Good stuff all around.  Another one that will be a surefire contender for end-of-year awards.

Rating:  Opening Weekend


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Bellview Rating System:

"Opening Weekend":  This is the highest rating a movie can receive.  Reserved for movies that exhibit the highest level of acting, plot, character development, setting...or Salma Hayek.  Not necessarily in that order. 

"$X.XX Show":  This price changes each year due to the inflation of movie prices; currently, it is the $9.50 Show.  While not technically perfect, this is a movie that will still entertain you at a very high level.  "Undercover Brother" falls into this category; it's no "Casablanca", but you'll have a great time watching.  The $9.50 Show won't win any Oscars, but you'll be quoting lines from the thing for ages (see "Office Space"). 

"Matinee":  An average movie that merits no more than a $6.50 viewing at your local theater.  Seeing it for less than $9.50 will make you feel a lot better about yourself.  A movie like "Blue Crush" fits this category; you leave the theater saying "That wasn't too, did you see that Lakers game last night?" 

"Rental":  This rating indicates a movie that you see in the previews and say to your friend, "I'll be sure to miss that one."  Mostly forgettable, you couldn't lose too much by going to Hollywood Video and paying $3 to watch it with your sig other, but you would only do that if the video store was out of copies of "Ronin."  If you can, see this movie for free.  This is what your TV Guide would give "one and a half stars."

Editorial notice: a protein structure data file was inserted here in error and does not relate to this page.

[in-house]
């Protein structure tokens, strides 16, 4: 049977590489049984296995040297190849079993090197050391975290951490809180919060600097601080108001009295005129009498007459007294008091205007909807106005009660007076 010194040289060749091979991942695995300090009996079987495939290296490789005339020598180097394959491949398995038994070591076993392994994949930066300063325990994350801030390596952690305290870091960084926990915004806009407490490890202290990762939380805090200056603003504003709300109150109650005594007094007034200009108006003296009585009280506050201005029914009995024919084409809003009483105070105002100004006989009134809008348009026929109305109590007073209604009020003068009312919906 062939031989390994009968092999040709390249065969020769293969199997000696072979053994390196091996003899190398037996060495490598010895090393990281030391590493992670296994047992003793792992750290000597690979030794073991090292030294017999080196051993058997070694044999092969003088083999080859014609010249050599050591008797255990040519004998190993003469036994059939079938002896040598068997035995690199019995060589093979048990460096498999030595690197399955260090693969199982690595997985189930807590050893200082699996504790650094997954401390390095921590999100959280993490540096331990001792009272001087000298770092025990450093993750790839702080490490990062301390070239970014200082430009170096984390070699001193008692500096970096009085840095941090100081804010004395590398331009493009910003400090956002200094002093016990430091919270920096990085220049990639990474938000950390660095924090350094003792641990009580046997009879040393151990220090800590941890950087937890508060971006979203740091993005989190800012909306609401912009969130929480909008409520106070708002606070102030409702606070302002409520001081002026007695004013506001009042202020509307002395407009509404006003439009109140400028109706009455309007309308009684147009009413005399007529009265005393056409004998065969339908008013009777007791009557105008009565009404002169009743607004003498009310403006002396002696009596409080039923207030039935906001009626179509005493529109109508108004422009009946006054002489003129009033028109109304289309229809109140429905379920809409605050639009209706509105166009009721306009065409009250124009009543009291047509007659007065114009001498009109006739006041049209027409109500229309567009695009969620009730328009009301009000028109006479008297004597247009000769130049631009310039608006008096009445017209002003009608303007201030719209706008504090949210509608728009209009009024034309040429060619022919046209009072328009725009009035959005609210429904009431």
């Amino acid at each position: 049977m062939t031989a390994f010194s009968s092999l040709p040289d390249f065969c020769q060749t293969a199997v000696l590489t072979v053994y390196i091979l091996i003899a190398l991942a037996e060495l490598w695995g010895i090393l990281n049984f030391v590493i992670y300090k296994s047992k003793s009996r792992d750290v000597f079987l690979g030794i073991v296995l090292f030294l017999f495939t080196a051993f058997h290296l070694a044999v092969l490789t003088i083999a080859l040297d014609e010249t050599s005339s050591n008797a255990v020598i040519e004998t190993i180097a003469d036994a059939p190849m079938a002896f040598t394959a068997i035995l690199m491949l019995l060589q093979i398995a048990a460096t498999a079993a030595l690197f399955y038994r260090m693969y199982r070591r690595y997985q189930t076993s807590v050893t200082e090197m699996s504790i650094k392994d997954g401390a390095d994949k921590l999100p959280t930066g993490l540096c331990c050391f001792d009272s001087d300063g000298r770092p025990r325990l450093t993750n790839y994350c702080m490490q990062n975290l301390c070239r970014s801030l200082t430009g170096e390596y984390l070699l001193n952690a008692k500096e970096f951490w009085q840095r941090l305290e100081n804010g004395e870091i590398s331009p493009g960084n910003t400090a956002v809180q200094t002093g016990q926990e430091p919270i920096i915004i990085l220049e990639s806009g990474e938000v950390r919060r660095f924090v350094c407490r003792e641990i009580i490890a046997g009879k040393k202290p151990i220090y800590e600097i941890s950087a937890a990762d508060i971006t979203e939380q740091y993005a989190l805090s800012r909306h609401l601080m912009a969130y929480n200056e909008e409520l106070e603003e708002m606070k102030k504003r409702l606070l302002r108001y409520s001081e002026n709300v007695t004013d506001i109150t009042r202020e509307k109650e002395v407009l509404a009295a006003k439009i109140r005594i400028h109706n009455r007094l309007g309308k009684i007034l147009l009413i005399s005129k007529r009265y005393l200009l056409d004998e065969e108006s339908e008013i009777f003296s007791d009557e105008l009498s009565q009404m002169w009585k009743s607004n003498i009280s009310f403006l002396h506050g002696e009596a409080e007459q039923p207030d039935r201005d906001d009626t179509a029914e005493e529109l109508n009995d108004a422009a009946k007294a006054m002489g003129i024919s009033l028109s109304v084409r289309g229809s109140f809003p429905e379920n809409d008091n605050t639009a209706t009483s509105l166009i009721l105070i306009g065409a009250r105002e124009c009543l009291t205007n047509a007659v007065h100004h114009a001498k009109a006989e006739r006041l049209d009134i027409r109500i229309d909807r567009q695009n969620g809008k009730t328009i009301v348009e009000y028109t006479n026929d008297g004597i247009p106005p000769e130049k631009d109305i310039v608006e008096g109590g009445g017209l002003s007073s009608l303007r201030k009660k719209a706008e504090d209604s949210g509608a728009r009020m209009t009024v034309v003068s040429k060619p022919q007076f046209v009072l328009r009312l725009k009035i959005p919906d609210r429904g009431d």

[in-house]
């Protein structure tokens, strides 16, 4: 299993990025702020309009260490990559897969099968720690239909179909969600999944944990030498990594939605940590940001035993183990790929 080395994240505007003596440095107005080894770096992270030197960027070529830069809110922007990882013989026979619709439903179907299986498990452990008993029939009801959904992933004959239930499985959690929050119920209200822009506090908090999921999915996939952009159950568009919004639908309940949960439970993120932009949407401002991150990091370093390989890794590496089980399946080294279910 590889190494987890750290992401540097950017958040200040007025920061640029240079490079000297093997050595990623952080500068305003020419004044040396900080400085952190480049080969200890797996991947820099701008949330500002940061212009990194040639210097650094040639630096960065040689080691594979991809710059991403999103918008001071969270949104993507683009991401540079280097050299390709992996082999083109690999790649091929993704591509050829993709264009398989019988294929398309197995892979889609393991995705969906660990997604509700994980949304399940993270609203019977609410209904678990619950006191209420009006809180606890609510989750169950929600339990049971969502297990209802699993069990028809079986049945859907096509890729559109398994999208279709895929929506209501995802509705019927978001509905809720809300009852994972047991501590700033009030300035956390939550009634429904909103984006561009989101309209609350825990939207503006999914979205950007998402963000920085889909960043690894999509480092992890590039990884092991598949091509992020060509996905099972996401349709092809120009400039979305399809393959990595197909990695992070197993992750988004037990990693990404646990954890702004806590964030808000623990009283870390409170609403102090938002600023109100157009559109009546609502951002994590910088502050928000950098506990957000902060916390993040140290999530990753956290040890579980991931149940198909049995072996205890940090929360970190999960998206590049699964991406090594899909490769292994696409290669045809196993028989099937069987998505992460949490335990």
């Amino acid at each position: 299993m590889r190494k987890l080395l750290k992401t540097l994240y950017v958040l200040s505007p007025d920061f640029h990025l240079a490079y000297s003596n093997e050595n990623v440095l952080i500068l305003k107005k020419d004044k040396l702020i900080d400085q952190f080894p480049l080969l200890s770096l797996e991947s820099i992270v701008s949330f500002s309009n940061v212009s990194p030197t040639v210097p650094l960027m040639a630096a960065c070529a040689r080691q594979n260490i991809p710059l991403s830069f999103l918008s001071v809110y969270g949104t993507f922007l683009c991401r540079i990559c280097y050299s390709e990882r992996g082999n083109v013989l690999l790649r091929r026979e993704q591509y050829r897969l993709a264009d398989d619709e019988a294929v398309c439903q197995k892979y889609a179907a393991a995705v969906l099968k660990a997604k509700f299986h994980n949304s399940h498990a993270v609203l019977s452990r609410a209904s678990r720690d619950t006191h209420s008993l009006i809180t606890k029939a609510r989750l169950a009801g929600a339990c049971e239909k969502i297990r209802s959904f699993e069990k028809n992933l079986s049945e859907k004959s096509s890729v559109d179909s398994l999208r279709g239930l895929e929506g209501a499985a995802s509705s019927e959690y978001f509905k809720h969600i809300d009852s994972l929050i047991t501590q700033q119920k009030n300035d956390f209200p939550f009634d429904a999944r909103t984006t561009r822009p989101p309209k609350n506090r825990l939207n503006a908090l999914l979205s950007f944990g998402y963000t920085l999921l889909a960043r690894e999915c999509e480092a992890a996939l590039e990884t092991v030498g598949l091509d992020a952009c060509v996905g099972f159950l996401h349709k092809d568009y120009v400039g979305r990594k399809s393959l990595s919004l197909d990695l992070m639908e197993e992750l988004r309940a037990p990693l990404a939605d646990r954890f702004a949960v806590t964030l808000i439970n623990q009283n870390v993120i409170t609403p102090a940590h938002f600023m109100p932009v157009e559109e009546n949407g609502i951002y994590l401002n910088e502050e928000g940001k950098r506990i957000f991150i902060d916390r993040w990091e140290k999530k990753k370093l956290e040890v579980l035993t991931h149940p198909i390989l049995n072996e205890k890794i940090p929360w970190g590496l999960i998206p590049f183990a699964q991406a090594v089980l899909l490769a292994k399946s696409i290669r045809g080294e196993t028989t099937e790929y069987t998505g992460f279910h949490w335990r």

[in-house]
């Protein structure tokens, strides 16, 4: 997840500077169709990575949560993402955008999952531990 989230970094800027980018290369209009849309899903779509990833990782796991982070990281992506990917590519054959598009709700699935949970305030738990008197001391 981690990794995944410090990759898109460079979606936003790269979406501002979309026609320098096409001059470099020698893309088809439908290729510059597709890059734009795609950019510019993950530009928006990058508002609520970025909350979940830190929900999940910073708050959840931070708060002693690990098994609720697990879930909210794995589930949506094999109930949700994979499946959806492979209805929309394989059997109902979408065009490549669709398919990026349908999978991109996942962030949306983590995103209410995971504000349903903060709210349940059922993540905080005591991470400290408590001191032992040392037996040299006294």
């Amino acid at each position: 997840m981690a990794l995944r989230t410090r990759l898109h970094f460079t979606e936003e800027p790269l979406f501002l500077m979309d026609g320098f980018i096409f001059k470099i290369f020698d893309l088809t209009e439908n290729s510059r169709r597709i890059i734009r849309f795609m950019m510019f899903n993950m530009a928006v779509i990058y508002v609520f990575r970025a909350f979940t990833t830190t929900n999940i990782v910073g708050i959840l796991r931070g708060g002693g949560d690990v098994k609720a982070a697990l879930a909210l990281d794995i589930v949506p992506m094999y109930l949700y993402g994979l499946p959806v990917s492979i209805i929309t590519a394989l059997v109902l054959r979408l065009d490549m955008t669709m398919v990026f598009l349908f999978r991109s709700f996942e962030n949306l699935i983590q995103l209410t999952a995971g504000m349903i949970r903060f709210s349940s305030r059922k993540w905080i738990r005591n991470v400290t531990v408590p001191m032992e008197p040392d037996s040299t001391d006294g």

"Hard Vice":  This rating is the bottom of the barrel.  A movie that only six other human beings have witnessed, this is the worst movie I have ever seen.  A Shannon Tweed "thriller," it is so bad as to be funny during almost every one of its 84 minutes, and includes the worst ending ever put into a movie.  Marginally worse than "Cabin Boy", "The Avengers" or "Leonard, Part 6", this rating means that you should avoid this movie at all costs, or no costs, EVEN IF YOU CAN SEE IT FOR FREE!  (Warning:  strong profanity will be used in all reviews of "Hard Vice"-rated movies.)

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The "fine print":
All material by Justin Elliot Bell for SMR/Bellview/ except where noted
1999-2009 Justin Elliot Bell This site was last updated 01/08/09